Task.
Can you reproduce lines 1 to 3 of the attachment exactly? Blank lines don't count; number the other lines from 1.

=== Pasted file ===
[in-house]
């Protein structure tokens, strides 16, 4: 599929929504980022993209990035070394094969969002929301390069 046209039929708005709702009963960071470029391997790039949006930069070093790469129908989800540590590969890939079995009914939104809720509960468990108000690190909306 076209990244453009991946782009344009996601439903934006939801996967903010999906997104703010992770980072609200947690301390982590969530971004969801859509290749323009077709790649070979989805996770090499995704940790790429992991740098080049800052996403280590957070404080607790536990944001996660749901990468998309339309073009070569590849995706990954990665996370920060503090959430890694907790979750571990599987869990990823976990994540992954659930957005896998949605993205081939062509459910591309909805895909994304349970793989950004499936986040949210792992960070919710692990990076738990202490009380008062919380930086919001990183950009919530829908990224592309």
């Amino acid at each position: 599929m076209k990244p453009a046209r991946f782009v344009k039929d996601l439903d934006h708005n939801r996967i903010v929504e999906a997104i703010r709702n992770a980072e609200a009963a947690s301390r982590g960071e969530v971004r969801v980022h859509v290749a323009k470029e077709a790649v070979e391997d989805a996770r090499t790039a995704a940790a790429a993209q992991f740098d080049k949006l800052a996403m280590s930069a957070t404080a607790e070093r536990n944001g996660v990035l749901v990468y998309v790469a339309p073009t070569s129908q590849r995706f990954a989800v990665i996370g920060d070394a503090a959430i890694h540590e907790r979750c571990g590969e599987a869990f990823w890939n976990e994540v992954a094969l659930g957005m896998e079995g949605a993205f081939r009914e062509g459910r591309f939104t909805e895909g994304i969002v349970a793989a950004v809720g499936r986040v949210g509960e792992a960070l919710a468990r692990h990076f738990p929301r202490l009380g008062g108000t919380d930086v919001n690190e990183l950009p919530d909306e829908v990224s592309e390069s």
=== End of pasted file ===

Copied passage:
[in-house]
């Protein structure tokens, strides 16, 4: 599929929504980022993209990035070394094969969002929301390069 046209039929708005709702009963960071470029391997790039949006930069070093790469129908989800540590590969890939079995009914939104809720509960468990108000690190909306 076209990244453009991946782009344009996601439903934006939801996967903010999906997104703010992770980072609200947690301390982590969530971004969801859509290749323009077709790649070979989805996770090499995704940790790429992991740098080049800052996403280590957070404080607790536990944001996660749901990468998309339309073009070569590849995706990954990665996370920060503090959430890694907790979750571990599987869990990823976990994540992954659930957005896998949605993205081939062509459910591309909805895909994304349970793989950004499936986040949210792992960070919710692990990076738990202490009380008062919380930086919001990183950009919530829908990224592309």
């Amino acid at each position: 599929m076209k990244p453009a046209r991946f782009v344009k039929d996601l439903d934006h708005n939801r996967i903010v929504e999906a997104i703010r709702n992770a980072e609200a009963a947690s301390r982590g960071e969530v971004r969801v980022h859509v290749a323009k470029e077709a790649v070979e391997d989805a996770r090499t790039a995704a940790a790429a993209q992991f740098d080049k949006l800052a996403m280590s930069a957070t404080a607790e070093r536990n944001g996660v990035l749901v990468y998309v790469a339309p073009t070569s129908q590849r995706f990954a989800v990665i996370g920060d070394a503090a959430i890694h540590e907790r979750c571990g590969e599987a869990f990823w890939n976990e994540v992954a094969l659930g957005m896998e079995g949605a993205f081939r009914e062509g459910r591309f939104t909805e895909g994304i969002v349970a793989a950004v809720g499936r986040v949210g509960e792992a960070l919710a468990r692990h990076f738990p929301r202490l009380g008062g108000t919380d930086v919001n690190e990183l950009p919530d909306e829908v990224s592309e390069s």